IT Tech Barometer points to bigger budgets
Patchy. Very Patchy
A survey of IT managers in Europe and US points to signs of "real growth" in budgets in 2003.
In the US corporate IT spending is forecast to increase by 5.9% over 2002, while an increase of 6.8% is predicted in Europe. But spending will be patchy, concentrated on a few, key technologies, according to the RoperNOP Technology Confidence Barometer. But at least growth will be sustainable, unlike in the days of irrational exuberance of the IT sector in the late 90s through 2002, the survey notes.
In its December "wave", the Technology Confidence Barometer picks up on significant budget increases planned for technology which uses the "infrastructure of the Internet for organisations to communicate efficiently and securely".
US IT decision makers are more gloomy than most of their European counterparts about short-term prospects in 2003. The outstanding exception is Germany, where the "weak economy appears to be holding back technology investment". Long-term, US decision makers remain confident about the overall longer-term growth prospects for IT investment, but right now they are less confident about their IT budgets now than when they were last polled in July, 2002.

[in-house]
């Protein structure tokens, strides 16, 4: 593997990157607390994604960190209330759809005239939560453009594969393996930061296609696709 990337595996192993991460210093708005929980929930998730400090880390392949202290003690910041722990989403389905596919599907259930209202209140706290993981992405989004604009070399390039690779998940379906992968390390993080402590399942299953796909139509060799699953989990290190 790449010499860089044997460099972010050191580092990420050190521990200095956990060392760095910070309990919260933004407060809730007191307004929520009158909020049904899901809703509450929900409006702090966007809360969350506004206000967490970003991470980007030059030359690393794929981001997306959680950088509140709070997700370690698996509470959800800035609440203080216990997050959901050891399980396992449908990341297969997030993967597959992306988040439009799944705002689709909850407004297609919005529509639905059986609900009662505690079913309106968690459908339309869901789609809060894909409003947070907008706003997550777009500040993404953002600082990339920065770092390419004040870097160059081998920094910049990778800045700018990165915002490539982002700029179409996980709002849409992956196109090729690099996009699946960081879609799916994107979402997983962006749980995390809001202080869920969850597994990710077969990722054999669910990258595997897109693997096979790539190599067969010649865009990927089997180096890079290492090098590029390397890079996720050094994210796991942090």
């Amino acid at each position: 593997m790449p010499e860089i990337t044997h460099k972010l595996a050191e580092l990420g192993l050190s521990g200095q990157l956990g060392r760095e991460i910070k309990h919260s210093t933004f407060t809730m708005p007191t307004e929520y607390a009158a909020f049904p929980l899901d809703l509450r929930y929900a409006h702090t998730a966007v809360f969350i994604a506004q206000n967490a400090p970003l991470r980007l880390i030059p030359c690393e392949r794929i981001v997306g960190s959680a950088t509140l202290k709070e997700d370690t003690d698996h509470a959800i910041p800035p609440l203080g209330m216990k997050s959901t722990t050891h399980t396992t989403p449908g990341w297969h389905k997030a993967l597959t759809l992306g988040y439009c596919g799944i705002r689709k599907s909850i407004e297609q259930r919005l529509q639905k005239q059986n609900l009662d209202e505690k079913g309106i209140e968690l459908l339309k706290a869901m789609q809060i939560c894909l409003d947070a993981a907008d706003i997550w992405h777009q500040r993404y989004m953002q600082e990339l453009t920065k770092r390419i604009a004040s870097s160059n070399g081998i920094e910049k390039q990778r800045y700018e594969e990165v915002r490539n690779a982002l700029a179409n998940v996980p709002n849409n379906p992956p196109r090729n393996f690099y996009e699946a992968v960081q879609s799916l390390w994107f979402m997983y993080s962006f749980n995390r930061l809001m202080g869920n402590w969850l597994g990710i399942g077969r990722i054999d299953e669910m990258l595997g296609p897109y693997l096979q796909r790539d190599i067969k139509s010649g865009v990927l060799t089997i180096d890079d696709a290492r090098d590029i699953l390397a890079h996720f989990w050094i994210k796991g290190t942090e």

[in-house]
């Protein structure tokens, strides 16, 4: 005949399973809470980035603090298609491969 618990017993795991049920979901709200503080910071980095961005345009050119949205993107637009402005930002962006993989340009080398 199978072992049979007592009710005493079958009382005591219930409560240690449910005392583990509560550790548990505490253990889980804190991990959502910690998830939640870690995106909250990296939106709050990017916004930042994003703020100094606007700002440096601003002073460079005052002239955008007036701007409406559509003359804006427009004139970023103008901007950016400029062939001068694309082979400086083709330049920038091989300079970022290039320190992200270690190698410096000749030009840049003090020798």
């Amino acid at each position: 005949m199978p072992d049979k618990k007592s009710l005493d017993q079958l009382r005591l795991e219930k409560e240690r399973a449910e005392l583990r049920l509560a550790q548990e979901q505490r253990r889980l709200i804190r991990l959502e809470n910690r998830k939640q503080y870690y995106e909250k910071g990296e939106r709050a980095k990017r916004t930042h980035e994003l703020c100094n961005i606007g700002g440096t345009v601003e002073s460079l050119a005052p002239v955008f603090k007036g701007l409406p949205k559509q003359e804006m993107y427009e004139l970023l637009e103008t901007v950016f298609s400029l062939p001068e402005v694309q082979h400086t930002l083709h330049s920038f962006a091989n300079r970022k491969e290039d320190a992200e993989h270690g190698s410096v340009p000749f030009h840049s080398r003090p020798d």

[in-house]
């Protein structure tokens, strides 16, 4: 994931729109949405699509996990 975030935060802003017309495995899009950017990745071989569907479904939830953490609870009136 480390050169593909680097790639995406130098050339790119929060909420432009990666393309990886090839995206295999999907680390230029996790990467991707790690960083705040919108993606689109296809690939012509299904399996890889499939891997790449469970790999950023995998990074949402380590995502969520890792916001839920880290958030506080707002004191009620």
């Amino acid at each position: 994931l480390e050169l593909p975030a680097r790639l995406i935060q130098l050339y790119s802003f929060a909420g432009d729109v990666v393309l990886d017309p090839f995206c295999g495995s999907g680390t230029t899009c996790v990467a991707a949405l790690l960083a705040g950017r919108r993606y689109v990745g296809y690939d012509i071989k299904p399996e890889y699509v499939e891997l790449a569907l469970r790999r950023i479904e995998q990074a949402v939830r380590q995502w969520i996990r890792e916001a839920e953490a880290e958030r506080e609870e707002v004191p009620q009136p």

So what are the hot budget areas?
- Web-based applications and VPNs
- Data and comms security - AV software, firewalls, access control systems and encryption technologies.
- Data storage and high speed data transmission
- Mobility: handheld devices, laptops and notebooks, wireless LANs
So that's kinda good news for many vendors. The bad news is that big capital expenditure is off the agendas of most companies. Consolidation of suppliers and ever-increasing pressure to measure return on investment are also noted. Also it remains very much an IT buyer's market, as this instructive Infoworldfeature
IT budgets loosened (just a little) in 2003 -Gartner
IT spending dropped in Q4 2002- can 2003 be that gloomy?
Merrill outlines Euro 2003 IT spending outlook
Goldman Sachs issues gloomy IT spending outlook
US IT sales to hit $500bn in 2003
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